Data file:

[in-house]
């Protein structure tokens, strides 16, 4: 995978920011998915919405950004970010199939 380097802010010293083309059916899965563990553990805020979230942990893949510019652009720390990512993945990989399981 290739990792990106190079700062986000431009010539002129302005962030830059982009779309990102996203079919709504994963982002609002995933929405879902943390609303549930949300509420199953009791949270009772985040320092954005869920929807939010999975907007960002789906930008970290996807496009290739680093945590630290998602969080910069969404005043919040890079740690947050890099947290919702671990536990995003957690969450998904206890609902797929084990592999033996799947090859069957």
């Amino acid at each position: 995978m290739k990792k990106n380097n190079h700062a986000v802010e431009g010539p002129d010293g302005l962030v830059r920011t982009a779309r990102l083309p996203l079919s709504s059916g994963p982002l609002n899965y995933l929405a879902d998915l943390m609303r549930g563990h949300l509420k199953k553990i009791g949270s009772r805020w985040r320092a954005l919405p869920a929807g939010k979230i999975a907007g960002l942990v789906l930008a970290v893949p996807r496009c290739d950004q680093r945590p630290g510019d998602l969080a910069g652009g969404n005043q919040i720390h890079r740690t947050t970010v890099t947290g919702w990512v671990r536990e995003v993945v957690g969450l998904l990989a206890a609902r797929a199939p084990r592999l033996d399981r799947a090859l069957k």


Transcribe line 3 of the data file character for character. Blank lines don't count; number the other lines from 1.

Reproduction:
């Amino acid at each position: 995978m290739k990792k990106n380097n190079h700062a986000v802010e431009g010539p002129d010293g302005l962030v830059r920011t982009a779309r990102l083309p996203l079919s709504s059916g994963p982002l609002n899965y995933l929405a879902d998915l943390m609303r549930g563990h949300l509420k199953k553990i009791g949270s009772r805020w985040r320092a954005l919405p869920a929807g939010k979230i999975a907007g960002l942990v789906l930008a970290v893949p996807r496009c290739d950004q680093r945590p630290g510019d998602l969080a910069g652009g969404n005043q919040i720390h890079r740690t947050t970010v890099t947290g919702w990512v671990r536990e995003v993945v957690g969450l998904l990989a206890a609902r797929a199939p084990r592999l033996d399981r799947a090859l069957k």